- The Washington Times - Friday, May 17, 2002

SAVANNAH, Ga. — Poet and author Maya Angelou has ended a decade-long stalemate over a slavery monument by adding a single line to her quotation describing the brutal conditions aboard slave ships.

The amended inscription for the monument, a bronze statue of a black family with broken chains at their feet, won unanimous approval from the Savannah City Council yesterday.

The wording was one of the final hurdles for black leaders who were planning the monument's introduction July 27 on Savannah's cobblestone riverfront, where the first slaves came into Georgia.

Though city officials approved the statue last year, Mayor Floyd Adams and others cringed at black leaders' insistence on using the graphic quote by Miss Angelou.

The quote reads: "We were stolen, sold and bought together from the African continent. We got on the slave ships together. We lay back to belly in the holds of the slave ships in each others' excrement and urine together, sometimes died together, and our lifeless bodies thrown overboard together."

In a January letter to the monument's planning committee, Miss Angelou proposed an upbeat coda: "Today, we are standing up together, with faith and even some joy. "

Some city officials worried that the quote might be too graphic for public display on the riverfront, one of the most popular tourist spots in Savannah.

Black leaders say the stalemate over the quotation has slowed their ability to raise money for the monument, which will cost up to $750,000.

"It's extremely important because now those who have not been contributing money and were worried the city might renege on the location know these hurdles have been removed," said the Rev. Thurmond N. Tillman, one of the monument's boosters.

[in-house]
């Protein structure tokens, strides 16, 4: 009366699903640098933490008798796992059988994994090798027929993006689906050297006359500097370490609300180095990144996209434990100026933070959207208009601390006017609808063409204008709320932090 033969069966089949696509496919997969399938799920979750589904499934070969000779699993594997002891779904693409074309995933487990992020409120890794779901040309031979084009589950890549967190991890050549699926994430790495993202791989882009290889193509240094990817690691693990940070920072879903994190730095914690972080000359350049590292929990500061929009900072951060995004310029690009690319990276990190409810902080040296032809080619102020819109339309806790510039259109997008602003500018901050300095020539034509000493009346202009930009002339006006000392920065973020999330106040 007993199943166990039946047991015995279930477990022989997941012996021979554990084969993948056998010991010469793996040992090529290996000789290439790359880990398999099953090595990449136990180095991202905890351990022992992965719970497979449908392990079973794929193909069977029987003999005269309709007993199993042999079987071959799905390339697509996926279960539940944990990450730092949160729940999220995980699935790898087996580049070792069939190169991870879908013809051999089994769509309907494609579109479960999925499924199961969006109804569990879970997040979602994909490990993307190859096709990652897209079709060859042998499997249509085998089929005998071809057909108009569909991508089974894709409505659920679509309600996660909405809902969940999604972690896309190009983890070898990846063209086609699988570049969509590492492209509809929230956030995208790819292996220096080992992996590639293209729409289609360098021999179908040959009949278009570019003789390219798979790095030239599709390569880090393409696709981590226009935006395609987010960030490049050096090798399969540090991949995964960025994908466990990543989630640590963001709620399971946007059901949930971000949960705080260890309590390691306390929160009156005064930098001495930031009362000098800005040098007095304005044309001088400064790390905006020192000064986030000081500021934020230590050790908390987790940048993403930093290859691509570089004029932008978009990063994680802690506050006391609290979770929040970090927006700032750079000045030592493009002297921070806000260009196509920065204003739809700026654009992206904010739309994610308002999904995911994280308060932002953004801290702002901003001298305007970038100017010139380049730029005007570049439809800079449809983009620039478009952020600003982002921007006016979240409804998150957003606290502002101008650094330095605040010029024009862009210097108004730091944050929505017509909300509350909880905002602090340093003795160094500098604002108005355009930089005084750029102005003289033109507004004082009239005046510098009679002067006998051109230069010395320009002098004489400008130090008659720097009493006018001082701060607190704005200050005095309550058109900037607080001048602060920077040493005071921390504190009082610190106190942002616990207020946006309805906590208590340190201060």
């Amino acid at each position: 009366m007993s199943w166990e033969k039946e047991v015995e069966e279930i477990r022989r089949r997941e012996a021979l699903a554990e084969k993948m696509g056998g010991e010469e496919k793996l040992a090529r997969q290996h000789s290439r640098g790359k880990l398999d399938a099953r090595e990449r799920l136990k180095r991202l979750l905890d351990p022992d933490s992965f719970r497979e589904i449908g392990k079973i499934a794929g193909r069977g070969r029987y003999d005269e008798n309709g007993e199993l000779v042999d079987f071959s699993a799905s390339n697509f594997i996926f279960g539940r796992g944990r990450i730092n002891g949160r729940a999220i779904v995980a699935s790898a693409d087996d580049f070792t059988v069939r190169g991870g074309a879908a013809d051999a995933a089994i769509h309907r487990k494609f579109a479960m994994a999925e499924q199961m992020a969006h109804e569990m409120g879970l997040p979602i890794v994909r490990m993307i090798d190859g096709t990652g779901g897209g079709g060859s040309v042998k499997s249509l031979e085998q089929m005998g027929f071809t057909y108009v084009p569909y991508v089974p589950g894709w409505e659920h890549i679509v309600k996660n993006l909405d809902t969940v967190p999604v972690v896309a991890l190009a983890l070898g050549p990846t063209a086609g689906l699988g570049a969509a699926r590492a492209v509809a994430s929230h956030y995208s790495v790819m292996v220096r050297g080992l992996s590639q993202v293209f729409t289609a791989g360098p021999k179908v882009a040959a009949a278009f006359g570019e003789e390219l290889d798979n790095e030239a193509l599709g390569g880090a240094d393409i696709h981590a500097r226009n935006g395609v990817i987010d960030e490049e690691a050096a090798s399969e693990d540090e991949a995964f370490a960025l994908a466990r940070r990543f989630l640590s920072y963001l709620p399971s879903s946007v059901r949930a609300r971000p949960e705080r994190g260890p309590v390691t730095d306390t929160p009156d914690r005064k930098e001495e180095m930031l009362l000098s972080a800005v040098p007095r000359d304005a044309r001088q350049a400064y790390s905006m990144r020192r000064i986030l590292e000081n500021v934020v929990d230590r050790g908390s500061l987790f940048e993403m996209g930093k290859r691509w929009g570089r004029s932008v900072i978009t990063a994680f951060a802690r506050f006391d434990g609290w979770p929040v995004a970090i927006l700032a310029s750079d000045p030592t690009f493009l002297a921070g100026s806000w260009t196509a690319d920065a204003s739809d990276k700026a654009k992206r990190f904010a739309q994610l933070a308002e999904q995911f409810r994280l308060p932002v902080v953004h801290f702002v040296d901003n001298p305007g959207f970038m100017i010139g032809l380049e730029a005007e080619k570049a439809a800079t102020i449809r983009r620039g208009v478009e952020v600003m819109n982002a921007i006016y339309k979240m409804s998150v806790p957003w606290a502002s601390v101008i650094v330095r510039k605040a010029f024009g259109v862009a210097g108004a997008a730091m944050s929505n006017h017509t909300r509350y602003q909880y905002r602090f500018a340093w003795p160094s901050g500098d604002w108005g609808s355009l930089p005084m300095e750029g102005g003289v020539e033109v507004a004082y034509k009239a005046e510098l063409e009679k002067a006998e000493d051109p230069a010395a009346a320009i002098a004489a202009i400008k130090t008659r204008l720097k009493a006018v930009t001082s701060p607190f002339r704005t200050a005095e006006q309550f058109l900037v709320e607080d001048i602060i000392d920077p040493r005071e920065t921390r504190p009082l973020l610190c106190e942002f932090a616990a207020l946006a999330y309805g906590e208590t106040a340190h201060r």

Miss Angelou, author of "I Know Why the Caged Bird Sings," said last year she understood why city officials were hesitant to approve her quotation.

"The picture of it, it's so horrible. And yet if we can see how horrible it is, then we might treat each other a little nicer," she told the Associated Press in February 2001.

City Alderman David Jones, who had asked for an uplifting sentence to end the quote, praised Miss Angelou "for taking her time out to make the changes we asked for."

Miss Angelou's letter offered the monument's organizers permission to use the revised quote "under the condition that neither the quote nor my name be used for any purpose other than to appear on the monument."

The passage never has appeared in published form, but Miss Angelou says she has used it often in lectures.


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